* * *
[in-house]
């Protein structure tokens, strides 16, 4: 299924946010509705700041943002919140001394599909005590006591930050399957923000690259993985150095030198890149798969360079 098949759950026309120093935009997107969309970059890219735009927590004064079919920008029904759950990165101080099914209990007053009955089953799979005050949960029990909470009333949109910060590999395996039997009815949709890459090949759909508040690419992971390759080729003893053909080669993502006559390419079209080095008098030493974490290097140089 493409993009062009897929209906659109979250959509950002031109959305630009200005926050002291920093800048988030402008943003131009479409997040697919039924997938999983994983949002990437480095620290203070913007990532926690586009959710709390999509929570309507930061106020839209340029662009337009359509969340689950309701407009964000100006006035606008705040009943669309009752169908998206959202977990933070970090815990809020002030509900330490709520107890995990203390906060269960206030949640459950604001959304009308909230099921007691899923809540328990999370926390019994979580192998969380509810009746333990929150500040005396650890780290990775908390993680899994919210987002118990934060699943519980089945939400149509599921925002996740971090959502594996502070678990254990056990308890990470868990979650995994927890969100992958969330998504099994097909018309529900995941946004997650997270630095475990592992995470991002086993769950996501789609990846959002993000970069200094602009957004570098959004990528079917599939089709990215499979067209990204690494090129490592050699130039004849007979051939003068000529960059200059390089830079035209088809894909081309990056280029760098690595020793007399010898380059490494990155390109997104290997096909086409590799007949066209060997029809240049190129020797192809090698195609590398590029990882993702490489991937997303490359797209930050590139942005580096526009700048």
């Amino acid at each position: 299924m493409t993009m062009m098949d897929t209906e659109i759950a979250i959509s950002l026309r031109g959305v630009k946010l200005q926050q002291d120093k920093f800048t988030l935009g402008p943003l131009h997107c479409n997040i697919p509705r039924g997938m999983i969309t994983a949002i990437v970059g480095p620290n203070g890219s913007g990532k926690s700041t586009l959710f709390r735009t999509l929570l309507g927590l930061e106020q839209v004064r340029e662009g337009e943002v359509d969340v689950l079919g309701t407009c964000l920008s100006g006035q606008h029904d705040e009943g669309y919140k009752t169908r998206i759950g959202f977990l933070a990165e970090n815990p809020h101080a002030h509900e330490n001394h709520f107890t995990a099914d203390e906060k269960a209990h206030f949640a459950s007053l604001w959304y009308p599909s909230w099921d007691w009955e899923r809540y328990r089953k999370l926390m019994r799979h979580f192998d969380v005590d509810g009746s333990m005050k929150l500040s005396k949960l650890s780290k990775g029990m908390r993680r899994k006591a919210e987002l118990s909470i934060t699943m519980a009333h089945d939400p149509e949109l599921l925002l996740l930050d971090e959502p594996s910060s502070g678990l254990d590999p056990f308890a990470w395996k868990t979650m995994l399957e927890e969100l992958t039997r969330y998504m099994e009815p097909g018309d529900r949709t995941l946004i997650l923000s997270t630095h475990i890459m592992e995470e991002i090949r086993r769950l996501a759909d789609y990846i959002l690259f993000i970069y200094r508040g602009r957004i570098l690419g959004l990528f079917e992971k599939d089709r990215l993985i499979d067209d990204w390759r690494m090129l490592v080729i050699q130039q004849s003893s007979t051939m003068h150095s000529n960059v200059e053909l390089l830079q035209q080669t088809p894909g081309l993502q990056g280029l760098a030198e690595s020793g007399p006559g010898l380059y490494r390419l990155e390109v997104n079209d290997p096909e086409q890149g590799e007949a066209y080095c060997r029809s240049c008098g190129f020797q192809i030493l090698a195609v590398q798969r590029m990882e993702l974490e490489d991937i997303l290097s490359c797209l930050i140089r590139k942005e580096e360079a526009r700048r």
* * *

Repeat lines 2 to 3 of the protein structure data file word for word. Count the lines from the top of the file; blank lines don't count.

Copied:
């Protein structure tokens, strides 16, 4: 299924946010509705700041943002919140001394599909005590006591930050399957923000690259993985150095030198890149798969360079 098949759950026309120093935009997107969309970059890219735009927590004064079919920008029904759950990165101080099914209990007053009955089953799979005050949960029990909470009333949109910060590999395996039997009815949709890459090949759909508040690419992971390759080729003893053909080669993502006559390419079209080095008098030493974490290097140089 493409993009062009897929209906659109979250959509950002031109959305630009200005926050002291920093800048988030402008943003131009479409997040697919039924997938999983994983949002990437480095620290203070913007990532926690586009959710709390999509929570309507930061106020839209340029662009337009359509969340689950309701407009964000100006006035606008705040009943669309009752169908998206959202977990933070970090815990809020002030509900330490709520107890995990203390906060269960206030949640459950604001959304009308909230099921007691899923809540328990999370926390019994979580192998969380509810009746333990929150500040005396650890780290990775908390993680899994919210987002118990934060699943519980089945939400149509599921925002996740971090959502594996502070678990254990056990308890990470868990979650995994927890969100992958969330998504099994097909018309529900995941946004997650997270630095475990592992995470991002086993769950996501789609990846959002993000970069200094602009957004570098959004990528079917599939089709990215499979067209990204690494090129490592050699130039004849007979051939003068000529960059200059390089830079035209088809894909081309990056280029760098690595020793007399010898380059490494990155390109997104290997096909086409590799007949066209060997029809240049190129020797192809090698195609590398590029990882993702490489991937997303490359797209930050590139942005580096526009700048």
């Amino acid at each position: 299924m493409t993009m062009m098949d897929t209906e659109i759950a979250i959509s950002l026309r031109g959305v630009k946010l200005q926050q002291d120093k920093f800048t988030l935009g402008p943003l131009h997107c479409n997040i697919p509705r039924g997938m999983i969309t994983a949002i990437v970059g480095p620290n203070g890219s913007g990532k926690s700041t586009l959710f709390r735009t999509l929570l309507g927590l930061e106020q839209v004064r340029e662009g337009e943002v359509d969340v689950l079919g309701t407009c964000l920008s100006g006035q606008h029904d705040e009943g669309y919140k009752t169908r998206i759950g959202f977990l933070a990165e970090n815990p809020h101080a002030h509900e330490n001394h709520f107890t995990a099914d203390e906060k269960a209990h206030f949640a459950s007053l604001w959304y009308p599909s909230w099921d007691w009955e899923r809540y328990r089953k999370l926390m019994r799979h979580f192998d969380v005590d509810g009746s333990m005050k929150l500040s005396k949960l650890s780290k990775g029990m908390r993680r899994k006591a919210e987002l118990s909470i934060t699943m519980a009333h089945d939400p149509e949109l599921l925002l996740l930050d971090e959502p594996s910060s502070g678990l254990d590999p056990f308890a990470w395996k868990t979650m995994l399957e927890e969100l992958t039997r969330y998504m099994e009815p097909g018309d529900r949709t995941l946004i997650l923000s997270t630095h475990i890459m592992e995470e991002i090949r086993r769950l996501a759909d789609y990846i959002l690259f993000i970069y200094r508040g602009r957004i570098l690419g959004l990528f079917e992971k599939d089709r990215l993985i499979d067209d990204w390759r690494m090129l490592v080729i050699q130039q004849s003893s007979t051939m003068h150095s000529n960059v200059e053909l390089l830079q035209q080669t088809p894909g081309l993502q990056g280029l760098a030198e690595s020793g007399p006559g010898l380059y490494r390419l990155e390109v997104n079209d290997p096909e086409q890149g590799e007949a066209y080095c060997r029809s240049c008098g190129f020797q192809i030493l090698a195609v590398q798969r590029m990882e993702l974490e490489d991937i997303l290097s490359c797209l930050i140089r590139k942005e580096e360079a526009r700048r």